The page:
Who Are The Parties In The Dispute From The Straight Outta Compton Film?
Gerald E. Heller, former NWA manager, an individual, is the Plaintiff.
The Defendants are: NBC Universal, Inc., director F. Gary Gray, O’shea Jackson (Ice Cube), Andre Young (Dr. Dre), The estate of Eric Wright (Easy E), Tomica Woods-Wright and the personal representative of the Estate of Eric Wright; Comptown Records, Inc., a corporation, Scott Bernstein, Legendary Pictures, Xenon Picture, Inc./Xenon Entertainment Group, Jonathan Herman, Andrea Berloff, Leigh Savidge and Alan Wenkus.
What Facts Led To Their Dispute?
The film, “Straight Outta Compton,” failed to get Jerry Heller’s consent, didn’t give him compensation, stole his work and tarnished his reputation, while actor Paul Giamatti portrayed him as the character “Jerry” in the film, according to https://www.documentcloud.org/documents/2496618-heller.html.
The film portrayed Heller as being responsible for the break up of the rap group NWA, for taking advantage of the artists in the group, withholding about $75,000 from Ice Cube, said he was eating out at brunches while contracts were being drawn up and finalized, and that he was fired by Easy E.
He alleges misappropriation of likeness, tortious interference, breach of settlement agreement and copyright infringement, after entering a verbal contract with varies parties to collaborate on a book that the parties prepared, with at least four screen plays and two of them being titled, “Straight Outta Compton.” Heller believes the film was on those screenplays discussed and scenes from the film were based off the book to his works.
Identifying and Discussing the Legal Issues Involved
Straight Outta Compton is the largest grossing music story based film to date and a $110 million defamation lawsuit was filed against the producers of the film by Jerry Heller and his attorney Michael Shapiro. Heller is known as a successful and respectable business professional in the music industry functioning as both a creative and business executive. Members of Ruthless Records entered an exclusive recording contract and Ruthless Records arranged Heller to provide management services to the members, except for Ice Cube, to earn an industry standard of 20% commission rate. Under his contract, NWA was successfully managed. Ruthless Records also entered a series of exclusive music publishing contract with defendants, entitling Ruthless to a percentage of gross music publishing revenues generated by music compositions written in whole or in part by three artists in the NWA group, Easy E, Dr. Dre and Ice Cube. Heller believes NWA continued to generate an income from multiple streams.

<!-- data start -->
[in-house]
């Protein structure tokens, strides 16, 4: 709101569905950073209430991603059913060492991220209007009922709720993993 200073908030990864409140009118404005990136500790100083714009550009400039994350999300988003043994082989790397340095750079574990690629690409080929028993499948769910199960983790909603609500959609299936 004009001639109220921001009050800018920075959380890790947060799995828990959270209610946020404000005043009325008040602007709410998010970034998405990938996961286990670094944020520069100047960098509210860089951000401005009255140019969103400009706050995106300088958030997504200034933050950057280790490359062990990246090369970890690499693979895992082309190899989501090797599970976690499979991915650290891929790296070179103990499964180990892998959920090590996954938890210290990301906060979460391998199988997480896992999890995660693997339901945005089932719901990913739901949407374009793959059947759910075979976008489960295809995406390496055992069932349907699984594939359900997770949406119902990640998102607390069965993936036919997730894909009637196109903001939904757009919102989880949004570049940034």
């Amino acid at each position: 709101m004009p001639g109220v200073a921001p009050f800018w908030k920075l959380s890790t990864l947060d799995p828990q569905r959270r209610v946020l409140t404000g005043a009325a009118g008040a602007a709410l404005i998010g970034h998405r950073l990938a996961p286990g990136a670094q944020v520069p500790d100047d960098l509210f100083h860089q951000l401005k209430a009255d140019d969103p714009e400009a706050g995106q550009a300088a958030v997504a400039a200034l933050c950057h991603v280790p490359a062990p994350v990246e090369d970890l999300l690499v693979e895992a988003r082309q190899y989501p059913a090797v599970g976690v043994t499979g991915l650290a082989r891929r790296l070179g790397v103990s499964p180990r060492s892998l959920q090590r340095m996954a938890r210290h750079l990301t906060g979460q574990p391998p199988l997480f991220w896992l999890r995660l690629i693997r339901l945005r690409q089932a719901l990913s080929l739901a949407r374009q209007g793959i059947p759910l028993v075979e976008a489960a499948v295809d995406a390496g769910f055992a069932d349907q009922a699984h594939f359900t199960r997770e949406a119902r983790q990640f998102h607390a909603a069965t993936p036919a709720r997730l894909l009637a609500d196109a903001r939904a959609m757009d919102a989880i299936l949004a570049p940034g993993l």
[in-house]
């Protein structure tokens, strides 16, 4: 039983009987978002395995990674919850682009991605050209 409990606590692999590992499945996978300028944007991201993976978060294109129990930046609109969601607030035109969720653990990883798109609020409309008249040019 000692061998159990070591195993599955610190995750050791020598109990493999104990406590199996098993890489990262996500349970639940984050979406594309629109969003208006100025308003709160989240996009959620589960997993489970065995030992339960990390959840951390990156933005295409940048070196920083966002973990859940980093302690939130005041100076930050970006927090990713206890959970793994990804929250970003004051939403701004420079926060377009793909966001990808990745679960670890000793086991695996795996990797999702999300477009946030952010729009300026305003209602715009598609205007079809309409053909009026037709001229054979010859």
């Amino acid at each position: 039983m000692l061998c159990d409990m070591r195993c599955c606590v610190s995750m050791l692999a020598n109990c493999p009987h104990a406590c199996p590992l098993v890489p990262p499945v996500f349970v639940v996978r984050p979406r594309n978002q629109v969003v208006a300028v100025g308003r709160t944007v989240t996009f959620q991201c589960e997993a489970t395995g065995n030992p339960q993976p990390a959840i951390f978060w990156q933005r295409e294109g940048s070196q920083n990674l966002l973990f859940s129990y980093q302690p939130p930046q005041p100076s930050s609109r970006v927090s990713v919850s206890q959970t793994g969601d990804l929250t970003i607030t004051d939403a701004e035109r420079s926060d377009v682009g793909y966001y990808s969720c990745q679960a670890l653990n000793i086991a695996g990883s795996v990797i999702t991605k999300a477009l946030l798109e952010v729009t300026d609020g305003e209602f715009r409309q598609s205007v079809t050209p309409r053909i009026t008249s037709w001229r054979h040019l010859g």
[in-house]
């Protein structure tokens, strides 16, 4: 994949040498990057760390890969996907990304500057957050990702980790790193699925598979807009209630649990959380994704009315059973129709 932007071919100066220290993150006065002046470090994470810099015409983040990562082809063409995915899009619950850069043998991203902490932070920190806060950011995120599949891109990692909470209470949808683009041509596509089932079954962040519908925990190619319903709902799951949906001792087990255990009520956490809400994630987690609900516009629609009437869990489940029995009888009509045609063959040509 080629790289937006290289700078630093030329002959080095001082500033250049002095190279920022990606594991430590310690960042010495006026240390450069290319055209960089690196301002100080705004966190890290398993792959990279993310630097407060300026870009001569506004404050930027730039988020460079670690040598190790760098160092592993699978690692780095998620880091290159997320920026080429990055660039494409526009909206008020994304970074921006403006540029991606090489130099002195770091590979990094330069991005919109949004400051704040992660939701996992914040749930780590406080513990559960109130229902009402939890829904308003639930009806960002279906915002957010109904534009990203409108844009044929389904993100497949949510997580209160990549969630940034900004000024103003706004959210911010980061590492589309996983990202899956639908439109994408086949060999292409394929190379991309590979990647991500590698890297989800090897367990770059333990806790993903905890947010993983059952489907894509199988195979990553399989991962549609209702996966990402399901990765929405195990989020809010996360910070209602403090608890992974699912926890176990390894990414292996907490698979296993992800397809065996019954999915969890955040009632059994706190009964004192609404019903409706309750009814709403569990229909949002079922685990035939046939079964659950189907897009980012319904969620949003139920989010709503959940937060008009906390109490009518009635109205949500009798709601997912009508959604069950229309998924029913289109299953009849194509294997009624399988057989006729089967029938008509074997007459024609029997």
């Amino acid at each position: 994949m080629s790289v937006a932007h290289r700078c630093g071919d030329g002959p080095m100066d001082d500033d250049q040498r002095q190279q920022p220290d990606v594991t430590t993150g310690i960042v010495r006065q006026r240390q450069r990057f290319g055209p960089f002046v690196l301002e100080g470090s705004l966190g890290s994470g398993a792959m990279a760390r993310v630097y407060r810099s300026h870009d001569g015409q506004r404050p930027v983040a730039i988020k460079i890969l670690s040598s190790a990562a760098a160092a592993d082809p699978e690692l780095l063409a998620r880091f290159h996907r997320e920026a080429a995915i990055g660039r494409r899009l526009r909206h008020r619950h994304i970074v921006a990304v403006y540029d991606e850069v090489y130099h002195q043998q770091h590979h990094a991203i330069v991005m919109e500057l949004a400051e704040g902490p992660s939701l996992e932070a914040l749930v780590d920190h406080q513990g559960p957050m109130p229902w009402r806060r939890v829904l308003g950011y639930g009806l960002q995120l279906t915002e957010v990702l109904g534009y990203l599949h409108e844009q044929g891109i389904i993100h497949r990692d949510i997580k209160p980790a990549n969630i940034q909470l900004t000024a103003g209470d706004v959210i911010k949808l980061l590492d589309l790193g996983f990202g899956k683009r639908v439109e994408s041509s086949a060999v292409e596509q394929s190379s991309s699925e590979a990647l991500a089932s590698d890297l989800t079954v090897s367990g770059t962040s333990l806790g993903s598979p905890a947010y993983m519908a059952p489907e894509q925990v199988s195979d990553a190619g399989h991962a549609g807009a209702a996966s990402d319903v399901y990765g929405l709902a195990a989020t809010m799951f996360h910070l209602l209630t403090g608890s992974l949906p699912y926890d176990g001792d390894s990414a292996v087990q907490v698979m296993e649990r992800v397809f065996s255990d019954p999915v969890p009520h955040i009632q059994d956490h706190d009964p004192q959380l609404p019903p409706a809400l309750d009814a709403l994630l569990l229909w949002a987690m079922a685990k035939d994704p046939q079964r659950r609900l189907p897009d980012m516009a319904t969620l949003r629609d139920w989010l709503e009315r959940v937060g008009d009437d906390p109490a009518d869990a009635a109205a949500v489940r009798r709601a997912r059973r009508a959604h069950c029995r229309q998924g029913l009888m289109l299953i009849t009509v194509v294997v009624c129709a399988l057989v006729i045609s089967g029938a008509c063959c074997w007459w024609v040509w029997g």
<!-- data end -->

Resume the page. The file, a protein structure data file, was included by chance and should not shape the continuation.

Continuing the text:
In 2001, Heller entered into an oral contract for services to collaborate and write an original screenplay relating the story of Ruthless Records and NWA. At all times, the screenplay was Heller’s property, and in exchange for services the defendants were to receive equal credit and equal compensation as a writer and producer of any film based on the screenplay that he commissioned them to write. In 2006, Jerry Heller and his co-author wrote a published book entitled Ruthless, a Memoir, that is copyrighted. In 2015, the film, “Straight Outta Compton,” was released and he believes and alleges that the film is based on the screenplay drafted by the defendants and sold without his authority or consent, alongside being portrayed as the “bad guy,” in the film. Heller states a significant amount of the film’s content is factually accurate, converted and stolen from his copyright protected and published book and/or the screenplays that he owns
Has the case been resolved? If not, what do you expect will be the result?
On October 30th, of 2015, a defamation (libel and slander), trade libel, false light, misappropriation of likeness, intentional inference with a prospective economic advantage, negligent interference with a prospective economic advantage, breach of contract (settlement agreement), breach of oral contract, breach of implied covenant of good faith and fair dealing (oral contract), conversion and copyright infringement lawsuit was filed in Superior Court of the State of California, in the county of Los Angeles.
The future expectations of this case will depend upon facts that can be proven.
If in deed Jerry Heller and his legal team can prove that these allegations are true, the defendants will have to respond and pay what is owed, if not, this case brings to attention the fact that there are laws that will protect creative works, especially in the music entertainment business. It may also very pending the facts behind verbal verses written agreements and which one’s hold value and protection.